Despite such a crushing work schedule, dairy workers also face considerable economic hardship. Their wages hover at or near the minimum wage. Moreover, twenty-eight percent of workers surveyed have knowingly experienced at least one instance of wage theft. Given the frequency with which farmworkers admit to not understanding their pay stubs, the authors suspect the actual rate of wage theft to be much higher.

Working conditions on dairy farms are dangerous and can be fatal. Sixty-nine farmworker fatalities have been reported on New York dairies in the decade between 2006 and 2016. And fully two-thirds of the workers surveyed had experienced one or more injuries while on the job. Sixty-eight percent of those injured said the injury was serious enough to require medical attention. Workers reported kicks to the head, crushed limbs, eye injuries due to chemical splashes, falls sustained on slippery parlor floors, lacerations from equipment, and broken and fractured bones. These fatalities and injuries were, on the whole, preventable. But dairy farms are relatively unregulated workplaces compared to other industries, and few farmworkers receive adequate training. Indeed, a third of the workers surveyed report having received no training at all. “I barely had training, like one minute,” one worker explained. “I figured it out after some time. One just simply has to learn as they go.”

Given their long work hours, their inability to obtain a driver’s license, and their fear of immigration enforcement, dairy farmworkers report leaving the farm premises, on average, as infrequently as once every 11 days. Some report leaving only for medical emergencies, resulting in almost total immobility. Among the survey participants, feelings of depression and isolation were widespread. And numerous workers referred to feeling “locked up.” The authors are aware that these feelings have only grown in intensity among farmworkers since the research was conducted, given the Trump administration’s disparaging rhetoric about immigrants and increased immigration enforcement activities.

The report also highlights workers’ and their advocates’ ongoing efforts to fight back against injustice and to improve employment conditions throughout the dairy industry. Featured in the report is the story of Crispin Hernandez, a WCCNY worker leader who was fired from one of the state’s largest dairies for engaging his co-workers in organizing efforts. He is now the lead plaintiff in a case before the New York State Supreme Court. If a favorable decision is reached in Hernandez v. New York State, more than 60,000 farmworkers in NY would finally have the right to collective bargaining, after 8 decades of exclusion from this basic right. “We don’t have the same rights as other workers, that is why we’re fighting for our right to organize,” reads a quote from Crispin featured in the report. “All of these injustices we are seeing today, it’s not fair. We are all human beings and we deserve respect and dignity. The time has come for all of this injustice to change.”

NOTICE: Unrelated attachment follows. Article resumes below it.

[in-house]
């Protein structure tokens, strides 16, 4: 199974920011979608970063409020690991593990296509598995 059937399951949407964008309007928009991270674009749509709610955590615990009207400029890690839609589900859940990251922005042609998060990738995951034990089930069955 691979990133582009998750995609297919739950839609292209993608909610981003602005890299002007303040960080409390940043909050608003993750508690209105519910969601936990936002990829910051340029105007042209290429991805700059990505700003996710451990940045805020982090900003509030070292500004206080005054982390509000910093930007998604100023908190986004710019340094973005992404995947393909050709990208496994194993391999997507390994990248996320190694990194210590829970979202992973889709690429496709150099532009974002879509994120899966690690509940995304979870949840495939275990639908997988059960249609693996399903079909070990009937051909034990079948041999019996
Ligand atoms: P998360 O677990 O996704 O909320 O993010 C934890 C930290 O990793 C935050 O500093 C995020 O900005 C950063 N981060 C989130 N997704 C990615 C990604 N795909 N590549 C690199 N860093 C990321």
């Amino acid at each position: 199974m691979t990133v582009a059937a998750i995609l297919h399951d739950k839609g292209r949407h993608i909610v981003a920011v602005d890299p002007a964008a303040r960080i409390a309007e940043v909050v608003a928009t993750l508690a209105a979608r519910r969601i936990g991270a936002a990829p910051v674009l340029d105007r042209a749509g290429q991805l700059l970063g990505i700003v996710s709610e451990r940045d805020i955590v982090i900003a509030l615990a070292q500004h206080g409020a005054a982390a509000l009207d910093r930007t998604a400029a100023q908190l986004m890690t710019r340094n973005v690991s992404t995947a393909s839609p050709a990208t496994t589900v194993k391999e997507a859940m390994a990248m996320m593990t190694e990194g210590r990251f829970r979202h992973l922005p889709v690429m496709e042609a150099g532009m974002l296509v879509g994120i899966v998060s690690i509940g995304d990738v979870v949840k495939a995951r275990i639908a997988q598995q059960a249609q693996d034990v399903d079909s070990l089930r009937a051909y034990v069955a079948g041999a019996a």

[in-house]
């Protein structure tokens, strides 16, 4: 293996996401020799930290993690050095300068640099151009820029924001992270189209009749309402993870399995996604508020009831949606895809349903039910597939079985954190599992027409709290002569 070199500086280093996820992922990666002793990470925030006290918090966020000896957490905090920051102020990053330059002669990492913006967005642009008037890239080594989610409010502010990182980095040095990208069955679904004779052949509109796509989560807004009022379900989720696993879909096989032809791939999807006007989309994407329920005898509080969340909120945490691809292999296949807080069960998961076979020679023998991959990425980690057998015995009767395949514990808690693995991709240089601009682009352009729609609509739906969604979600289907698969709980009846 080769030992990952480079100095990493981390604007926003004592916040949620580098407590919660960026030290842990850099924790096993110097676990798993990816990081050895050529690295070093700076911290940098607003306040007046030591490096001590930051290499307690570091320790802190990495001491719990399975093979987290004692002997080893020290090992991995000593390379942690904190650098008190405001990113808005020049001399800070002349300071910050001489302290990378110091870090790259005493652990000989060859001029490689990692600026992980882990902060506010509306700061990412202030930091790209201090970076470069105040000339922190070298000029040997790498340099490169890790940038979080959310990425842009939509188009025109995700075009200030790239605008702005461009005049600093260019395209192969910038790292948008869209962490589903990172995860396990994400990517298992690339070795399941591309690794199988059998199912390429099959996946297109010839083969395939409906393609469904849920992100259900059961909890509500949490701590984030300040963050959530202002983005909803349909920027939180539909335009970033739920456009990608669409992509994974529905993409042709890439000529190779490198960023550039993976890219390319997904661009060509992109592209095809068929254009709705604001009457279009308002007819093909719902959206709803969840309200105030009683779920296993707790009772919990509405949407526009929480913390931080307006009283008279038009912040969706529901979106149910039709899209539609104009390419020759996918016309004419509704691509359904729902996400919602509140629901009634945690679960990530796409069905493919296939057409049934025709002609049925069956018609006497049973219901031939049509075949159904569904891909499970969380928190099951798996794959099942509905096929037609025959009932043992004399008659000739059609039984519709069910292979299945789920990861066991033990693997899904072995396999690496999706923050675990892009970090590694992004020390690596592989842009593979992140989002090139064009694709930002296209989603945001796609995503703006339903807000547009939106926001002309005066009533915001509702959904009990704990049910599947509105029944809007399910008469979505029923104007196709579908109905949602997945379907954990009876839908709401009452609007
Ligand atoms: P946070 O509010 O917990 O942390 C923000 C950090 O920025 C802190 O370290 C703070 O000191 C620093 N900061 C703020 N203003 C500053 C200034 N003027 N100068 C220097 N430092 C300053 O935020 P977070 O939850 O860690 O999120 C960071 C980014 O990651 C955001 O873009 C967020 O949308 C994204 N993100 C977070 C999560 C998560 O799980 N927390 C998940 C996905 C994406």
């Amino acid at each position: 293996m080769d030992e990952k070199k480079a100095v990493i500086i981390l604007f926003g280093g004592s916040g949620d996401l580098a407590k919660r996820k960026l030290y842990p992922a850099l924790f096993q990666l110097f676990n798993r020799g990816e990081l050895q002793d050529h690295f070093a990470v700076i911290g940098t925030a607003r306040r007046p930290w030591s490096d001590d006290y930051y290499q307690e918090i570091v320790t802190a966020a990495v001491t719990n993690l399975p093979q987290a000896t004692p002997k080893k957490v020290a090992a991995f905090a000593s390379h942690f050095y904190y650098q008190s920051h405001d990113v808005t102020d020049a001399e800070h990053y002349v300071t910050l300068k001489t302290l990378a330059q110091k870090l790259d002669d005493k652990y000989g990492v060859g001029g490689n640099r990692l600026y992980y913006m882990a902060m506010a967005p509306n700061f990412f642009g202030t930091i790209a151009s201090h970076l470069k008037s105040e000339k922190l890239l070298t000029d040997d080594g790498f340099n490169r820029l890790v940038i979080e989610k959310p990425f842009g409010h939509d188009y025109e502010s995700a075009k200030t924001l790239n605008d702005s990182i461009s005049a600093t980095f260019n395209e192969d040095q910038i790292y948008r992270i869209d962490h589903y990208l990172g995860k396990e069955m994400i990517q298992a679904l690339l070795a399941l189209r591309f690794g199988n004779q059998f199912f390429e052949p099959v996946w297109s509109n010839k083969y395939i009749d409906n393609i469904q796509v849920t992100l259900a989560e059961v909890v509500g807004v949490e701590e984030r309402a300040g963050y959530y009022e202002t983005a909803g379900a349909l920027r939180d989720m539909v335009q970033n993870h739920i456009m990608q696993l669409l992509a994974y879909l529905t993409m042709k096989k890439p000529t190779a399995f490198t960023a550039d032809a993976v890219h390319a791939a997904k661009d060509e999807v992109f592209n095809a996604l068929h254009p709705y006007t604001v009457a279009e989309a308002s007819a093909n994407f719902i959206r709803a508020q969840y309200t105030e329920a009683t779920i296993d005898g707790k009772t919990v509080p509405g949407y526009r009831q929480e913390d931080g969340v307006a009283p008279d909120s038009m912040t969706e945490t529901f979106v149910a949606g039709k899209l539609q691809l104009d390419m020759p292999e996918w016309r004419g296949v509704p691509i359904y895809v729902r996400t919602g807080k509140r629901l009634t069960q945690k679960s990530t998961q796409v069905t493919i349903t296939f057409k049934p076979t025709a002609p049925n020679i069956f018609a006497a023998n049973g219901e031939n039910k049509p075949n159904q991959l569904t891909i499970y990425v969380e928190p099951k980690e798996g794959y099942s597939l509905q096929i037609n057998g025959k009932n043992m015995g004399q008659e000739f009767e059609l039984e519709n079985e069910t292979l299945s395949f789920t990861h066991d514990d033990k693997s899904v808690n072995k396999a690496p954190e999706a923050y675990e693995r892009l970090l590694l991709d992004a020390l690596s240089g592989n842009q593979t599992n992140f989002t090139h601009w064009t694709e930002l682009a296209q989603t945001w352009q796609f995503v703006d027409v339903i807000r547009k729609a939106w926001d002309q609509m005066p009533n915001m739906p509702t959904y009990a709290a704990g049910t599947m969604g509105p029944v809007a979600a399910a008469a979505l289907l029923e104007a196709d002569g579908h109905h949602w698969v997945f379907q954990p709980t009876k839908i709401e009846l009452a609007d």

Rebecca Fuentes of the Worker Center of Central New York and a co-author of MILKED says “Since 2013, the Workers’ Center of CNY and the Worker Justice Center of NY have been on the frontline of uncovering and fighting against the unjust, hazardous, and unsafe working conditions of dairy farmworkers in upstate New York. Through this report, people will get to know the stories of farmworkers like Lazaro. While working on a small farm in Broome County, Lazaro was attacked by a bull and almost lost an eye and yet the employer made it almost impossible for him to get workers’ compensation. Lazaro suffered an immense amount of stress from not being able to pay medicals bills. Because of OSHA’s lack of jurisdiction over farms with less than 11 workers, the farm was never fined or inspected. While people might dismiss Lazaro’s experience as an unfortunate and extreme case, these conditions are widespread. The Workers’ Center of CNY is organizing and has accomplished many victories. With this report, we invite everyone to join us in fighting to make sure farmworkers, like all workers, have dignity, respect, and justice at their workplaces.”

Carly Fox of the Worker Justice Center of New York, and a co-author of the report, explained: “For more than two decades, the New York State dairy industry has grown increasingly dependent on immigrant workers, yet there is little known about the impact these trends have had on the industry, working conditions and the lives of workers themselves. MILKED is the first publication of a comprehensive and participatory study of immigrant dairy workers. Our results confirm what worker advocates have seen throughout the years: working conditions are deteriorating for immigrant dairy workers.